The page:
KC I think you are right, like for the case of a rope bridge.  I think ABoK #1253 would be better for securing the middle cable of the bridge with the suspenders as it would resist sliding in any direction very well.
« Last Edit: February 02, 2020, 02:20:27 AM by dbj999 »

dbj999

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Re: Double Constrictors
« Reply #6 on: February 02, 2020, 02:18:59 AM »

What I find somewhat interesting in the ABoK #1253 is what happens when you slide it off the spar and carefully tighten the leftover knot.   It's very close to a pure trefoil knot.

Hi Roo, that might be a good name for it if it doesn't have one already.  The trefoil constrictor.
« Last Edit: February 02, 2020, 02:21:19 AM by dbj999 »

mcjtom

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Re: Double Constrictors
« Reply #7 on: April 28, 2023, 04:18:02 AM »
Did anybody come up with an easy-to-get-it-right method of tying it?

Dan_Lehman

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Re: Double Constrictors
« Reply #8 on: April 30, 2023, 04:00:54 PM »
Did anybody come up with an easy-to-get-it-right method of tying it?
I usually begin with a "cloverhand" and then
take an end out and around appropriately.

The knot sans bound object is a symmetric Fig.9,
hmmm, ABoK #525 (but put symmetrically).
In contrast, the Dlb.Constrictor = non-knot;
the TRIPLE C. gets a surviving OH, and the
OH count begins here.


--dl*
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Ruby

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Re: Double Constrictors
« Reply #9 on: May 01, 2023, 03:53:30 PM »
well , maybe Schaake would argue that 1252 or 1253   is not going to be called a constrictor.

first, if you slide it off the spar, it should be an unknot, not overhand or trefoil,
second, if you pull it straight, there should be no kink twist.

the real double constrictor , which suffices meet these two standards, is to follow that 1249 route again, so left two, right two ,and center one, perfectly balanced double constrictor.

tie it with a flat strip to find and avoid the kink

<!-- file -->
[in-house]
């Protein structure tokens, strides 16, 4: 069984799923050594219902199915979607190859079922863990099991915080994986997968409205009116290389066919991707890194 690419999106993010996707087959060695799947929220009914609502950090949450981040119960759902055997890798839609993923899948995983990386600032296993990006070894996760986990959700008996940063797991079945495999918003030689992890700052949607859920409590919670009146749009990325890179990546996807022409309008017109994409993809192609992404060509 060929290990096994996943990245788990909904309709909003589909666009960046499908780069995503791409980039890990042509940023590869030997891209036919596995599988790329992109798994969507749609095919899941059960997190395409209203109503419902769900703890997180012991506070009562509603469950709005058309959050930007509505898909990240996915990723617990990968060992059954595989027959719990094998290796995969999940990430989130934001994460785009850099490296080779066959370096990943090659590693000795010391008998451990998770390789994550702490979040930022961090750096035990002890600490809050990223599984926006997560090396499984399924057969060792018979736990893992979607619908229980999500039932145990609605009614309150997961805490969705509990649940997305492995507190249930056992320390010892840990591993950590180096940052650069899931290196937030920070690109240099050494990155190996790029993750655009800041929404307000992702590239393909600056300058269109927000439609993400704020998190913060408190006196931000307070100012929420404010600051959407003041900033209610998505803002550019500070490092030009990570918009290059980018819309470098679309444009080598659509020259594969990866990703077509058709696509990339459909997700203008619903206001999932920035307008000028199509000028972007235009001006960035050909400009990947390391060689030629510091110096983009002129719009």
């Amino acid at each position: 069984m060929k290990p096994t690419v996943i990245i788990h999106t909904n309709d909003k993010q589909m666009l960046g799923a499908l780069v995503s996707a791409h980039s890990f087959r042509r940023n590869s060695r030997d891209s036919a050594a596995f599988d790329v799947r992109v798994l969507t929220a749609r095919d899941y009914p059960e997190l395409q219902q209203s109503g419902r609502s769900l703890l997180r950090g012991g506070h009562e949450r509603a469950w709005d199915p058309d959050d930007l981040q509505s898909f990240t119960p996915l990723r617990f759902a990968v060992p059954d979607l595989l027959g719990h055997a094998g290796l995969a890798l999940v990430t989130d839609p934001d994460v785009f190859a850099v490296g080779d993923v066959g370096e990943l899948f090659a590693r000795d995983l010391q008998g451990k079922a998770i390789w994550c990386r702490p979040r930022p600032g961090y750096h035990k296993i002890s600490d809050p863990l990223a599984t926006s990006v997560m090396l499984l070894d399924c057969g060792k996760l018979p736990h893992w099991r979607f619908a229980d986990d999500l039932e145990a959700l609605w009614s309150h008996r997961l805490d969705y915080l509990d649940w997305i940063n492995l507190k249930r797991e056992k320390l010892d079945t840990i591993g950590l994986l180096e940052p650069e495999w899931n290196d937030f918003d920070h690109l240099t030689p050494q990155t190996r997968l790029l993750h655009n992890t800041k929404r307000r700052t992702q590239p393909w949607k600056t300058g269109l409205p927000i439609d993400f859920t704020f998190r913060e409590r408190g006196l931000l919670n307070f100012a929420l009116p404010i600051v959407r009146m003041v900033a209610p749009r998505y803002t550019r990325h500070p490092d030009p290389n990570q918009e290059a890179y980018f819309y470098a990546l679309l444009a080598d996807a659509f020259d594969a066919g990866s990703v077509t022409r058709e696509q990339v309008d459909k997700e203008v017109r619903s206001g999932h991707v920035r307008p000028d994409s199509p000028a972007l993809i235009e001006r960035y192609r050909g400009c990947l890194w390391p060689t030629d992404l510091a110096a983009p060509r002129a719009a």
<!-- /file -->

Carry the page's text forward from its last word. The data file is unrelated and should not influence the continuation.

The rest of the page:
Dennis Pence

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Re: Double Constrictors
« Reply #10 on: May 08, 2023, 06:31:19 PM »
ABoK #1253 can also be considered an extension of sack, bag, or miller knots.  Ashley had four (#1241, 1242, 1243, 1244) although he mentions that the Clove Hitch (#1245) is sometimes used (he calls it a poor binder).  He promotes the Constrictor (#1250) as a better binding knot.  George Russell Shaw in his Practical and Ornamental Knots (republished by Dover, original 1924) also has four sack knots (the last of which is Ashley's Strangle Knot #1239).  Shaw always gives two methods for tying each of his sack knots, one method where you wrap the free end around the neck of the sack to then tuck and the other method where you form the knot in the air first and slip it over the neck of the sack.  {Interestingly, the first Miller Knot #1241 would begin with a Figure Nine [ABoK #521] if we developed the second tying method for it.} All of these sack knots have two wraps in the back.

The Double Constrictor #1252, the knot we are considering #1253, and a version of the Strangle Knot #3440 all have three wraps in the back.  I considered it a challenge to come up with the second tying method for ABoK #1253 beginning with a Figure Nine Knot.  This turns out to be really complicated, and so this in no way answers mcjtom's request for an "easy-to-get-it-right method."  Notice at the beginning of the third row below the trefoil-like shape.
« Last Edit: May 10, 2023, 07:07:41 PM by Dennis Pence »